How National Security Agency (NSA) successfully Broke Trillions of Encrypted Connections
Sourced through Scoop.it from: thehackernews.com
Computer Scientists Alex Halderman and Nadia Heninger have presented a paper at the ACM Conference on Computer and Communications Security that advances the most plausible theory as to how the NSA broke some of the most widespread encryption used on the Internet. According to the paper, the NSA has exploited common implementations of the Diffie-Hellman key exchange algorithm – a common means of exchanging cryptographic keys over untrusted channels – to decrypt a large number of HTTPS, SSH, and VPN connections. Diffie-Hellman – the encryption used for HTTPS, SSH, and VPNs – helps users communicate by swapping cryptographic keys and running them through an algorithm that nobody else knows except the sender and receiver. It is described as secure against surveillance from the NSA and other state-sponsored spies, as it would take hundreds or thousands of years and by them and a nearly unimaginable amount of money to decrypt directly.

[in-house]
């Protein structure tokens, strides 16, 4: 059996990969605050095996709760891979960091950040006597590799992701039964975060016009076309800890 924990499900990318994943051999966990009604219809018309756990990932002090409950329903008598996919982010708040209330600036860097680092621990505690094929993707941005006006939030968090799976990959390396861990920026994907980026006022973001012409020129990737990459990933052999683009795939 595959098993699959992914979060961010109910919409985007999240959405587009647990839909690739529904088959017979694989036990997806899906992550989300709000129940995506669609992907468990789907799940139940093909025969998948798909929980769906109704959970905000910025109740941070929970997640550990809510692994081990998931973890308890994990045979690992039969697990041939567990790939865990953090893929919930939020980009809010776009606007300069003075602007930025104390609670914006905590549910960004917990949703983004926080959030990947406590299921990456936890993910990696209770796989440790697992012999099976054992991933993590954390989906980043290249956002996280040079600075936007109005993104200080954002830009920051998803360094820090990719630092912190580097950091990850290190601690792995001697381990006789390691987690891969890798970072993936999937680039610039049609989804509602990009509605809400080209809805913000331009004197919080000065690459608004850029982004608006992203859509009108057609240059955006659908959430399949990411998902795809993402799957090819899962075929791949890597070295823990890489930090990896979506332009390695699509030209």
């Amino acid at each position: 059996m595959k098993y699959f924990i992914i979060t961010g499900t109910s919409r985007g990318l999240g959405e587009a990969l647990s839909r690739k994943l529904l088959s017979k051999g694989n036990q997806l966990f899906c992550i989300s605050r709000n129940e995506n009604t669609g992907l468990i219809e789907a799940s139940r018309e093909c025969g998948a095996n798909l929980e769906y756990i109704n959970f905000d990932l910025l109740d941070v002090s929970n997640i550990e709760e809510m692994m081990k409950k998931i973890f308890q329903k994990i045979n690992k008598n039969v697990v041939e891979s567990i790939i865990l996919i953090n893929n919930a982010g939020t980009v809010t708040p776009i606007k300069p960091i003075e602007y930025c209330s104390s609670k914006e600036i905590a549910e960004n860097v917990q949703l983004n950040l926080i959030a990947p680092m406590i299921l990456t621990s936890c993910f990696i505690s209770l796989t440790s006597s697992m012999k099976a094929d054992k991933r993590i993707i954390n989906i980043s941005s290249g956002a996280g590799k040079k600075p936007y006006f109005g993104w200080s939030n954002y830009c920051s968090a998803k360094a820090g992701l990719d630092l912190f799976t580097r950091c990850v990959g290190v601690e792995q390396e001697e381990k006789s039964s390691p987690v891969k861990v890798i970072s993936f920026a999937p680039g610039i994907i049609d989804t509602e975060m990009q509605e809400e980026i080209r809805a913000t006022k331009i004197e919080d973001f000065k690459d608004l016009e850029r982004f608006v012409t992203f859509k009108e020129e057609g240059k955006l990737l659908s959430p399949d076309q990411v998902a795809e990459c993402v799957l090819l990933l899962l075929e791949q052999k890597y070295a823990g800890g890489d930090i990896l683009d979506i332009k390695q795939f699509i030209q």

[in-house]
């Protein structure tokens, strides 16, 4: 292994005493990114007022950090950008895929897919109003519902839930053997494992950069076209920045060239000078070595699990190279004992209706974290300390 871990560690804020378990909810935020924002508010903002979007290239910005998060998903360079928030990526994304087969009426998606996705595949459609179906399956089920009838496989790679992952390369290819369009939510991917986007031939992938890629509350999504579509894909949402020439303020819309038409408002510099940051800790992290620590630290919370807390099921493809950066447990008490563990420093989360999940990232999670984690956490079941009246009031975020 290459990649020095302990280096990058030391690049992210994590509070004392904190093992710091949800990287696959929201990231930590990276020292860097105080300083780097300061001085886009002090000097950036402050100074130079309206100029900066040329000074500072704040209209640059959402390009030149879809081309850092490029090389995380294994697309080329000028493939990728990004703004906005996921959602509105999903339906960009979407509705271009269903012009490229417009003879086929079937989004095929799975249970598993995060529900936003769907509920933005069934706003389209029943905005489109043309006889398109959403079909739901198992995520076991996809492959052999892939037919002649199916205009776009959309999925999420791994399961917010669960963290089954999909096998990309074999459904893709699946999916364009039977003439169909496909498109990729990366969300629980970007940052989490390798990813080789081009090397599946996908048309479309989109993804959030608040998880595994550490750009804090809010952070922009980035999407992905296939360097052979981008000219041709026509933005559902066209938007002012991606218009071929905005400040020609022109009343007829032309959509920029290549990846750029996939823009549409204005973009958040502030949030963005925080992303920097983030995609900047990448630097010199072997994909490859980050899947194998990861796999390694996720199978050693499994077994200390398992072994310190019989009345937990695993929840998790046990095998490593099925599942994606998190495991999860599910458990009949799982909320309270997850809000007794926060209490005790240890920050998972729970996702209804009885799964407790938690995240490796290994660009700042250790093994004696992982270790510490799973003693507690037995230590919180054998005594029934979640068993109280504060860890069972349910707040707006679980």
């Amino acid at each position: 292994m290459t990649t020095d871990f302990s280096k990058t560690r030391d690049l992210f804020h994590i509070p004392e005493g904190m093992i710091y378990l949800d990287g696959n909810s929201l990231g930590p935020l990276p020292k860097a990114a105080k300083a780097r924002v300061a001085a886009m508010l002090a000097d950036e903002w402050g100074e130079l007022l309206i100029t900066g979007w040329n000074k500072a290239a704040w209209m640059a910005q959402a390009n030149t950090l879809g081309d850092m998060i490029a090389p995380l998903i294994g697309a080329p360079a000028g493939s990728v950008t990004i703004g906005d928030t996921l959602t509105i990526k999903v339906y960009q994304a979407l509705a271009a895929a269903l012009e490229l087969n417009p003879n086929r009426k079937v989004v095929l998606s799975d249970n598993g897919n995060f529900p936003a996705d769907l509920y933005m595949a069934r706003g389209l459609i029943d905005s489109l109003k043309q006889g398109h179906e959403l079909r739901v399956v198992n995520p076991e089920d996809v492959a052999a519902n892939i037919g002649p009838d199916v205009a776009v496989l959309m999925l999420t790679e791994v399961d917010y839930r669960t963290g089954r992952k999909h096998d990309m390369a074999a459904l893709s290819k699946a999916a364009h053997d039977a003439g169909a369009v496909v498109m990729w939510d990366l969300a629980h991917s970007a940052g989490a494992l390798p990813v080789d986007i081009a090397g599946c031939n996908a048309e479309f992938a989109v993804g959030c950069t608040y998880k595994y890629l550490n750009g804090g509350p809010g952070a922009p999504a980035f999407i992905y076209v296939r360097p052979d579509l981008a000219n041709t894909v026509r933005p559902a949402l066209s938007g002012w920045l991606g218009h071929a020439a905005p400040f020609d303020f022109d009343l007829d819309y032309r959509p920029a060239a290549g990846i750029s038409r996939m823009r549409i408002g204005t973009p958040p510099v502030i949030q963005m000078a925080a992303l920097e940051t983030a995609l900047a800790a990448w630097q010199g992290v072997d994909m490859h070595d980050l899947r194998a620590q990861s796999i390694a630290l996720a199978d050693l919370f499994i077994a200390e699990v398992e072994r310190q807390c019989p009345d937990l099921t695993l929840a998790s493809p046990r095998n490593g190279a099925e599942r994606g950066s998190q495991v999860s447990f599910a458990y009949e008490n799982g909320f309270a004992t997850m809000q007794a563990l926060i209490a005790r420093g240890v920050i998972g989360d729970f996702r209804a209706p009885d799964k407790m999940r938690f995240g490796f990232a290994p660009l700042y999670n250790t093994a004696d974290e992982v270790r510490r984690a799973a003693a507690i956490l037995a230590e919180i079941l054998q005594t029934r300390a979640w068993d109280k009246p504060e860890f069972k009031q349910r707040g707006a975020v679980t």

However, a serious vulnerability in the way the Diffie-Hellman key exchange is implemented is allowing the intelligence agencies and spies to break and eavesdrop on trillions of encrypted connections.
To crack just one of the extremely large prime numbers of a Diffie-Hellman in the most commonly used 1024-bit Diffie-Hellman keys would take about a year and cost a few hundred Million dollars.
However, according to researchers, only a few prime numbers are commonly used that might have fit well within the agency’s $11 Billion-per-year budget dedicated to “groundbreaking cryptanalytic capabilities.” Since a handful of primes are so widely reused, the payoff, in terms of connections they could decrypt, would be enormous,” said Alex Halderman and Nadia Heninger in a blog post published Wednesday.